56. God who appeared to Moses is distinguished from God the Father Justin: Moses, then, the blessed and faithful servant of God, declares that He who appeared to Abraham under the oak in Mamre is God, sent with the two angels in His company to judge Sodom by Another who remains ever in the supercelestial places, invisible to all men, holding personal intercourse with none, whom we believe to be Maker and Father of all things; for he speaks thus: 'God appeared to him under the oak in Mamre, as he sat at his tent-door at noontide. And lifting up his eyes, he saw, and behold, three men stood before him; and when he saw them, he ran to meet them from the door of his tent; and he bowed himself toward the ground, and said . . .' Genesis 18:1-2 'Abraham went up early in the morning to the place where he stood before the Lord: and he looked toward Sodom and Gomorrha, and toward the adjacent country, and beheld, and, lo, a flame went up from the earth, like the smoke of a furnace.' And when I had made an end of quoting these words, I asked them if they had understood them. And they said they had understood them, but that the passages adduced brought forward no proof that there is any other God or Lord, or that the Holy Spirit says so, besides the Maker of all things. Justin: I shall attempt to persuade you, since you have understood the Scriptures, [of the truth] of what I say, that there is, and that there is said to be, another God and Lord subject to the Maker of all things; who is also called an Angel, because He announces to men whatsoever the Maker of all things— above whom there is no other God — wishes to announce to them. I quoted once more the previous passage. Justin: Do you think that God appeared to Abraham under the oak in Mamre, as the Scripture asserts? Trypho: Assuredly. Justin: Was He one of those three whom Abraham saw, and whom the Holy Spirit of prophecy describes as men? Trypho: No; but God appeared to him, before the vision of the three. Then those three whom the Scripture calls men, were angels; two of them sent to destroy Sodom, and one to announce the joyful tidings to Sarah, that she would bear a son; for which cause he was sent, and having accomplished his errand, went away. Justin: How then does the one of the three, who was in the tent, and who said, 'I shall return to you hereafter, and Sarah shall have a son,' Genesis 18:10 appear to have returned when Sarah had begotten a son, and to be there declared, by the prophetic word, God? But that you may clearly discern what I say, listen to the words expressly employed by Moses; they are these: 'And Sarah saw the son of Hagar the Egyptian bond-woman, whom she bore to Abraham, sporting with Isaac her son, and said to Abraham, Cast out this bond-woman and her son; for the son of this bond-woman shall not share the inheritance of my son Isaac. And the matter seemed very grievous in Abraham's sight, because of his son. But God said to Abraham, Let it not be grievous in your sight because of the son, and because of the bond-woman. In all that Sarah has said to you, hearken to her voice; for in Isaac shall your seed be called.' Genesis 21:9-12 Have you perceived, then, that He who said under the oak that He would return, since He knew it would be necessary to advise Abraham to do what Sarah wished him, came back as it is written; and is God, as the words declare, when they so speak: 'God said to Abraham, Let it not be grievous in your sight because of the son, and because of the bond-woman?' Trypho: Certainly; but you have not proved from this that there is another God besides Him who appeared to Abraham, and who also appeared to the other patriarchs and prophets. You have proved, however, that we were wrong in believing that the three who were in the tent with Abraham were all angels. Justin: If I could not have proved to you from the Scriptures that one of those three is God, and is called Angel, because, as I already said, He brings messages to those to whom God the Maker of all things wishes [messages to be brought], then in regard to Him who appeared to Abraham on earth in human form in like manner as the two angels who came with Him, and who was God even before the creation of the world, it were reasonable for you to entertain the same belief as is entertained by the whole of your nation. Trypho: Assuredly, for up to this moment this has been our belief. Justin: Reverting to the Scriptures, I shall endeavour to persuade you, that He who is said to have appeared to Abraham, and to Jacob, and to Moses, and who is called God, is distinct from Him who made all things — numerically, I mean, not [distinct] in will. For I affirm that He has never at any time done anything which He who made the world— above whom there is no other God — has not wished Him both to do and to engage Himself with. Trypho: Prove now that this is the case, that we also may agree with you. For we do not understand you to affirm that He has done or said anything contrary to the will of the Maker of all things. Justin: The Scripture just quoted by me will make this plain to you. It is thus: 'The sun was risen on the earth, and Lot entered into Segor (Zoar); and the Lord rained on Sodom sulphur and fire from the Lord out of heaven, and overthrew these cities and all the neighbourhood.' Genesis 19:23 The fourth of those who had remained with Trypho: It must therefore necessarily be said that one of the two angels who went to Sodom, and is named by Moses in the Scripture Lord, is different from Him who also is God and appeared to Abraham. Justin: It is not on this ground solely that it must be admitted absolutely that some other one is called Lord by the Holy Spirit besides Him who is considered Maker of all things; not solely [for what is said] by Moses, but also [for what is said] by David. For there is written by him: 'The Lord says to my Lord, Sit on My right hand, until I make Your enemies Your footstool,' as I have already quoted. And again, in other words: 'Your throne, O God, is for ever and ever. A sceptre of equity is the sceptre of Your kingdom: You have loved righteousness and hated iniquity: therefore God, even Your God, has anointed You with the oil of gladness above Your fellows.' If, therefore, you assert that the Holy Spirit calls some other one God and Lord, besides the Father of all things and His Christ, answer me; for I undertake to prove to you from Scriptures themselves, that He whom the Scripture calls Lord is not one of the two angels that went to Sodom, but He who was with them, and is called God, that appeared to Abraham. Trypho: Prove this; for, as you see, the day advances, and we are not prepared for such perilous replies; since never yet have we heard any man investigating, or searching into, or proving these matters; nor would we have tolerated your conversation, had you not referred everything to the Scriptures: for you are very zealous in adducing proofs from them; and you are of opinion that there is no God above the Maker of all things. Justin: You are aware, then, that the Scripture says, 'And the Lord said to Abraham, Why did Sarah laugh, saying, Shall I truly conceive? For I am old. Is anything impossible with God? At the time appointed shall I return to you according to the time of life, and Sarah shall have a son.' Genesis 18:13-14 And after a little interval: 'And the men rose up from thence, and looked towards Sodom and Gomorrha; and Abraham went with them, to bring them on the way. And the Lord said, I will not conceal from Abraham, my servant, what I do.' Genesis 18:16-17 And again, after a little, it thus says: 'The Lord said, The cry of Sodom and Gomorrha is great, and their sins are very grievous. I will go down now, and see whether they have done altogether according to their cry which has come unto me; and if not, that I may know. And the men turned away thence, and went to Sodom. But Abraham was standing before the Lord; and Abraham drew near, and said, Will You destroy the righteous with the wicked?' Genesis 18:20-23 And so on, for I do not think fit to write over again the same words, having written them all before, but shall of necessity give those by which I established the proof to Trypho and his companions. Then I proceeded to what follows, in which these words are recorded: Justin: 'And the Lord went His way as soon as He had left communing with Abraham; and [Abraham] went to his place. And there came two angels to Sodom at even. And Lot sat in the gate of Sodom;' Genesis 18:33, Genesis 19:1 and what follows until, 'But the men put forth their hands, and pulled Lot into the house to them, and shut to the door of the house;' Genesis 19:10 and what follows till, And the angels laid hold on his hand, and on the hand of his wife, and on the hands of his daughters, the Lord being merciful to him. And it came to pass, when they had brought them forth abroad, that they said, Save, save your life. Look not behind you, nor stay in all the neighbourhood; escape to the mountain, lest you be taken along with [them]. And Lot said to them, I beseech [You], O Lord, since Your servant has found grace in Your sight, and You have magnified Your righteousness, which You show towards me in saving my life; but I cannot escape to the mountain, lest evil overtake me, and I die. Behold, this city is near to flee unto, and it is small: there I shall be safe, since it is small; and any soul shall live. And He said to him, Behold, I have accepted you also in this matter, so as not to destroy the city for which you have spoken. Make haste to save yourself there; for I shall not do anything till you have come there. Therefore he called the name of the city Segor (Zoar). The sun was risen upon the earth; and Lot entered into Segor (Zoar). And the Lord rained on Sodom and Gomorrha sulphur and fire from the Lord out of heaven; and He overthrew these cities, and all the neighbourhood. Genesis 19:16-25 Justin: (After another pause.) And now have you not perceived, my friends, that one of the three, who is both God and Lord, and ministers to Him who is in the heavens, is Lord of the two angels? For when [the angels] proceeded to Sodom, He remained behind, and communed with Abraham in the words recorded by Moses; and when He departed after the conversation, Abraham went back to his place. And when he came [to Sodom], the two angels no longer conversed with Lot, but Himself, as the Scripture makes evident; and He is the Lord who received commission from the Lord who [remains] in the heavens, i.e., the Maker of all things, to inflict upon Sodom and Gomorrha the [judgments] which the Scripture describes in these terms: 'The Lord rained down upon Sodom and Gomorrha sulphur and fire from the Lord out of heaven.'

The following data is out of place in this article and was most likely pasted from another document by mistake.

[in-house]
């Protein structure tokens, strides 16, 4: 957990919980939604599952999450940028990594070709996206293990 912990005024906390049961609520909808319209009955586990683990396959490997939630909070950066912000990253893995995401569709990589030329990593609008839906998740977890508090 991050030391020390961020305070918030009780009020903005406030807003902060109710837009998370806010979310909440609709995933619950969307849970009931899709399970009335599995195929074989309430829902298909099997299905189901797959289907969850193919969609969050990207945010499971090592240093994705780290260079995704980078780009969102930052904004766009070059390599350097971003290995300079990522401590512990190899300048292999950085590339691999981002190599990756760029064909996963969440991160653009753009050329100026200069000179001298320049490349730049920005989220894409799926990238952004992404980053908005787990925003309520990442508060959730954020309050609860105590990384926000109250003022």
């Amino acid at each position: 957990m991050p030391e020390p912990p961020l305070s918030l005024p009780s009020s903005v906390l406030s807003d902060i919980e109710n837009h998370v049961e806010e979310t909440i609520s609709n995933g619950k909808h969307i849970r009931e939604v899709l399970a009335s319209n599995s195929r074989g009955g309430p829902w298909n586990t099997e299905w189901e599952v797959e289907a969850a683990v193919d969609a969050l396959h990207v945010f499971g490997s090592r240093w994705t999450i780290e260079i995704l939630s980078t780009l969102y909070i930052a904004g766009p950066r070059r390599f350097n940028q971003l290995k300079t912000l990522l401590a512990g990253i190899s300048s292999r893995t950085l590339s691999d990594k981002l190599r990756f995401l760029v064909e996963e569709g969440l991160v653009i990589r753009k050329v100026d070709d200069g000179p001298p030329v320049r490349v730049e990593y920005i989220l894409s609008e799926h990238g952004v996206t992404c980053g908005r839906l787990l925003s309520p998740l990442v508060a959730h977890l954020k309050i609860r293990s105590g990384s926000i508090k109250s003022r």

9. Eusebius of Caesarea, Ecclesiastical History, 3.25, 4.10 (3rd cent. CE - 4th cent. CE)